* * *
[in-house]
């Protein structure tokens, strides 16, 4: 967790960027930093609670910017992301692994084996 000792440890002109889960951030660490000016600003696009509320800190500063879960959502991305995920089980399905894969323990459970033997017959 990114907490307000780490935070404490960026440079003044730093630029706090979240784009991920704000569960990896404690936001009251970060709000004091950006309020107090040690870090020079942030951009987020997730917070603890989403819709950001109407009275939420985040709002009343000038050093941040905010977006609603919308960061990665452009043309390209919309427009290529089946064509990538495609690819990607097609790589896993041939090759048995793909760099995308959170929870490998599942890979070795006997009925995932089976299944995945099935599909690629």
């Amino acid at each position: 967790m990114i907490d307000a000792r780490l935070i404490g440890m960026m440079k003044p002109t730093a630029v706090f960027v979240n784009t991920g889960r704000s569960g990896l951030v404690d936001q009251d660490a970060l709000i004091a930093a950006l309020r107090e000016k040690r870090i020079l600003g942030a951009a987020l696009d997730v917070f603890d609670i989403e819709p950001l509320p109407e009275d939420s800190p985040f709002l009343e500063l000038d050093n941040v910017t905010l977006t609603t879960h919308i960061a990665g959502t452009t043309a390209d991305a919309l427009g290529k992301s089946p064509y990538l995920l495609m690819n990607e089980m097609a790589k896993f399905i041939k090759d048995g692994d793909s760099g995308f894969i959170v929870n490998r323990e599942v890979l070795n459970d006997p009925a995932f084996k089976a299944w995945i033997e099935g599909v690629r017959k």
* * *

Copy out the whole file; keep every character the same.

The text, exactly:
[in-house]
């Protein structure tokens, strides 16, 4: 967790960027930093609670910017992301692994084996 000792440890002109889960951030660490000016600003696009509320800190500063879960959502991305995920089980399905894969323990459970033997017959 990114907490307000780490935070404490960026440079003044730093630029706090979240784009991920704000569960990896404690936001009251970060709000004091950006309020107090040690870090020079942030951009987020997730917070603890989403819709950001109407009275939420985040709002009343000038050093941040905010977006609603919308960061990665452009043309390209919309427009290529089946064509990538495609690819990607097609790589896993041939090759048995793909760099995308959170929870490998599942890979070795006997009925995932089976299944995945099935599909690629």
């Amino acid at each position: 967790m990114i907490d307000a000792r780490l935070i404490g440890m960026m440079k003044p002109t730093a630029v706090f960027v979240n784009t991920g889960r704000s569960g990896l951030v404690d936001q009251d660490a970060l709000i004091a930093a950006l309020r107090e000016k040690r870090i020079l600003g942030a951009a987020l696009d997730v917070f603890d609670i989403e819709p950001l509320p109407e009275d939420s800190p985040f709002l009343e500063l000038d050093n941040v910017t905010l977006t609603t879960h919308i960061a990665g959502t452009t043309a390209d991305a919309l427009g290529k992301s089946p064509y990538l995920l495609m690819n990607e089980m097609a790589k896993f399905i041939k090759d048995g692994d793909s760099g995308f894969i959170v929870n490998r323990e599942v890979l070795n459970d006997p009925a995932f084996k089976a299944w995945i033997e099935g599909v690629r017959k």